Building permits to add a new roof deck atop a single-family home or little residential building in San Francisco can currently be approved “over-the-counter,” without the need for a Residential Design Advisory Team (RDAT) review that they might have to go through roofer companies (learn more) nor requiring any pre-application meetings, neighborhood notifications or public hearings. And neither the size nor amenities of new roof decks are effectively restricted.
But said permits can be challenged by way of a Discretionary Review (DR). And with the number of requested DRs related to new roof decks on the rise, San Francisco’s Planning Department has been directed to develop a new set of official policies, “to strike a balance between allowing for the reasonable enhancement of outdoor open space on the roofs of low-density residential buildings, which will improve livability in a dense, urban setting, while protecting the quality of life for adjacent neighbors.”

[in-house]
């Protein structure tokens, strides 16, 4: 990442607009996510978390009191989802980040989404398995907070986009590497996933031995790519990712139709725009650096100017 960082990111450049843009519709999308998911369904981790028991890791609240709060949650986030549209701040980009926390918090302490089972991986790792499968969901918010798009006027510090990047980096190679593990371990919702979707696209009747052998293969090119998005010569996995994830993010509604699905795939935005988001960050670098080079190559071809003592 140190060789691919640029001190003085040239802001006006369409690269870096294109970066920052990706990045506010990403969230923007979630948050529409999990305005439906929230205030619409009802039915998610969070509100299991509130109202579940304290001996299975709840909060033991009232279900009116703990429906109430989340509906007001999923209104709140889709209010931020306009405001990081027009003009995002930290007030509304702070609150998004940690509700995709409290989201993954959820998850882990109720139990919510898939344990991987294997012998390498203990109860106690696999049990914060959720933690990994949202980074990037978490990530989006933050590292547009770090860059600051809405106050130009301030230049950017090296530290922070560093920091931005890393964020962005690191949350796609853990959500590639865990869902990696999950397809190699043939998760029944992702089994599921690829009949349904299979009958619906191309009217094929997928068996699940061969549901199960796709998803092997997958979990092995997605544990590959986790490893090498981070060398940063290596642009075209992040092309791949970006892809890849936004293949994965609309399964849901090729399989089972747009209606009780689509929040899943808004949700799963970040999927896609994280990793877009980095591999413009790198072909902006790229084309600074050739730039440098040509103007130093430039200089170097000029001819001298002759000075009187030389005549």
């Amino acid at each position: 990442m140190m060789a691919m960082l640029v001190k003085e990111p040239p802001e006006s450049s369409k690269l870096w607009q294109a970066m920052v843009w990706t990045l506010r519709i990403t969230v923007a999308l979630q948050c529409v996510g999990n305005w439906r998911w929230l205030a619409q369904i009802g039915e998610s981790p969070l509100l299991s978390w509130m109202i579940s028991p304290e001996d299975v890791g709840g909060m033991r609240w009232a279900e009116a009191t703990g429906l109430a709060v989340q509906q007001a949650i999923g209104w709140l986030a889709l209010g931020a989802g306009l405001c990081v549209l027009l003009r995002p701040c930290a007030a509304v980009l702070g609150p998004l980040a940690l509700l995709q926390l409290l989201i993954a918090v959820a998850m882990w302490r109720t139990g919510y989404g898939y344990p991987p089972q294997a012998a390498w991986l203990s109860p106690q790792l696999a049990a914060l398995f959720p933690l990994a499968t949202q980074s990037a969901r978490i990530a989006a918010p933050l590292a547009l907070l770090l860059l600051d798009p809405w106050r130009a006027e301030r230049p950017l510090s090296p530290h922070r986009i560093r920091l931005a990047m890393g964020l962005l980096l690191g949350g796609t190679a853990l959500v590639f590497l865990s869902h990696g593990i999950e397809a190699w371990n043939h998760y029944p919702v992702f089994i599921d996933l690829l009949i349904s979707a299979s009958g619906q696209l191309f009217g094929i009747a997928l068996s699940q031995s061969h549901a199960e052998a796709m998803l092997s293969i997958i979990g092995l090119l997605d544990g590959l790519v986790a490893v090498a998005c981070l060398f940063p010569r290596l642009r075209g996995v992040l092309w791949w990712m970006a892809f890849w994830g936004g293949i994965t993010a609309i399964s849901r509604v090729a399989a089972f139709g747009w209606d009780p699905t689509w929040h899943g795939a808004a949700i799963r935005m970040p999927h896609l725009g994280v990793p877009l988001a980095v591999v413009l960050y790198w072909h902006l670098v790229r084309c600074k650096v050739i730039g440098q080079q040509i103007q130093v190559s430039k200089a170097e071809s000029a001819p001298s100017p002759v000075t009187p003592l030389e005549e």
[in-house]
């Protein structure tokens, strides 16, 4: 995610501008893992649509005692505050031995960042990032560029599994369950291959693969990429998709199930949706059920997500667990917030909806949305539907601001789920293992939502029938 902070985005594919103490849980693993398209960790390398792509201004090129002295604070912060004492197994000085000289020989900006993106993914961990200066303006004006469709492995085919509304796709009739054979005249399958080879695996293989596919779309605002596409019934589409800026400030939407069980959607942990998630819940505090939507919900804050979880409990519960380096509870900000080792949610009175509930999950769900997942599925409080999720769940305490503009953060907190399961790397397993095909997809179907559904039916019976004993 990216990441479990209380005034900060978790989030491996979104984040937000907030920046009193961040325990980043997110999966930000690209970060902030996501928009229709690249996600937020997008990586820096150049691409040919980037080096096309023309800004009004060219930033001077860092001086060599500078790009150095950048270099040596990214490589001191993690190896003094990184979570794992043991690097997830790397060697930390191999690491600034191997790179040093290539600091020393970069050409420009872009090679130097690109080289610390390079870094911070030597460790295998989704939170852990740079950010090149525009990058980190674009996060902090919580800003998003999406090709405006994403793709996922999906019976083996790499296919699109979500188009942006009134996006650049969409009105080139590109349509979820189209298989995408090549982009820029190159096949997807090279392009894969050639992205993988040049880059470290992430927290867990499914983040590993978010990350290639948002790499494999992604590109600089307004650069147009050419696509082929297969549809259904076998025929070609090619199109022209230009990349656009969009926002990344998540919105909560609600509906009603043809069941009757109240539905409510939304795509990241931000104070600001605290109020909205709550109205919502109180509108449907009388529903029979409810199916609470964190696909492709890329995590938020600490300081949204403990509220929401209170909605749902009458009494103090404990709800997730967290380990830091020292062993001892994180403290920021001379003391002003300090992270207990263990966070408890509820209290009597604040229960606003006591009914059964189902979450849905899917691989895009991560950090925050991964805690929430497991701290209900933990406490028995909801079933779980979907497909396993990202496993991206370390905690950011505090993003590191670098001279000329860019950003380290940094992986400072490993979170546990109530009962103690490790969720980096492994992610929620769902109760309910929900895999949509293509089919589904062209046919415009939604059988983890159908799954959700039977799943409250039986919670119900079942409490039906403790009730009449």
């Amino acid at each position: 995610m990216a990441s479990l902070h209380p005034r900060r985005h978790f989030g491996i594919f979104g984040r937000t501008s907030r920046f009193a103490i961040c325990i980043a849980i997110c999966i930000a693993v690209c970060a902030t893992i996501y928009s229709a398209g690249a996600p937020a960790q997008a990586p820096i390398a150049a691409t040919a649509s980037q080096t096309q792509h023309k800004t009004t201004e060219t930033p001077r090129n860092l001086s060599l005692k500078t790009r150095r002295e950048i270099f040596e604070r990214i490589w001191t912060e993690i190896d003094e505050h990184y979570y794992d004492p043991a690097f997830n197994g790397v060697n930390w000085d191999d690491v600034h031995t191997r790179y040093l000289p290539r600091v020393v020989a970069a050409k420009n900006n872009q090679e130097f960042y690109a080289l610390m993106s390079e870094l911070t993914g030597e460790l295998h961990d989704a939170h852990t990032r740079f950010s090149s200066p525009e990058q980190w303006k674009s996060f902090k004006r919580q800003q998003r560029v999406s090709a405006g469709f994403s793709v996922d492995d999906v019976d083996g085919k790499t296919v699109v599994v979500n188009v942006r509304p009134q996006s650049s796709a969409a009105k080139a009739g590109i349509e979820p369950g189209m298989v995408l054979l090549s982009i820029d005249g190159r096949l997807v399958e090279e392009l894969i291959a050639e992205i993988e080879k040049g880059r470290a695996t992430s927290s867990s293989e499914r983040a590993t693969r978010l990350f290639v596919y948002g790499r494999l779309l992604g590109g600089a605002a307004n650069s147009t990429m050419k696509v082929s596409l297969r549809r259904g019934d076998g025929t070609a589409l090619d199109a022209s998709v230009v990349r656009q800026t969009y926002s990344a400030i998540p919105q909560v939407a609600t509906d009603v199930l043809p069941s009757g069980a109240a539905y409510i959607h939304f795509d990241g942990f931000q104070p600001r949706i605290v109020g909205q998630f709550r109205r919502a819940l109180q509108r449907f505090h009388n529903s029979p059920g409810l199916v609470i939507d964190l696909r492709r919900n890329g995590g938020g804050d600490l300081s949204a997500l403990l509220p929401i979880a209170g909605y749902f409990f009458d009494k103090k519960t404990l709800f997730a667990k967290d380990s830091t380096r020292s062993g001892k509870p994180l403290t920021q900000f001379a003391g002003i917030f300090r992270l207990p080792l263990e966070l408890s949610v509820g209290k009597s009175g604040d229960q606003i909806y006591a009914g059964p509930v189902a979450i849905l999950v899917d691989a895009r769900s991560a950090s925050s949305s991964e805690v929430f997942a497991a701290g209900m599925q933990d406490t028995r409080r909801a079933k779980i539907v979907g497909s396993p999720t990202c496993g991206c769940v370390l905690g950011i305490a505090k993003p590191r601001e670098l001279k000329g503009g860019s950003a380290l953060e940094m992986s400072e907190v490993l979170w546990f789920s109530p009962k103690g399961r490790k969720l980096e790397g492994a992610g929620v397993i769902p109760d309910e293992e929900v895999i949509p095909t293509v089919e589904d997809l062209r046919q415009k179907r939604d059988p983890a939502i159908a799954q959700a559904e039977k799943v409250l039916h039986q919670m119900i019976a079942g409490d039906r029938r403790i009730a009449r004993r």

And next week, Planning’s recommendations for the establishment of an official roof deck policy will be presented to San Francisco’s Planning Commission for review, including the four key items outlined below:
1. Size: A total maximum deck area of no greater than 1/3 of the building’s roof area.
2. Setbacks: A minimum 5-foot setback of deck guardrails from all building edges except the rear building wall.
3. Access: Limited to an internalized staircase or roof hatch or one minimally sized stair penthouse for multi-unit buildings if required by Building Code.
4. Appliances: Fixed cooking, fire pits, hot tubs, showers and other plumbed appliances would not be allowed.
And following feedback from the Commission (and public), Planning Department staff is then slated to draft a formal resolution which, if adopted, would establish San Francisco’s official roof deck policy and restrictions. We’ll keep you posted and plugged-in.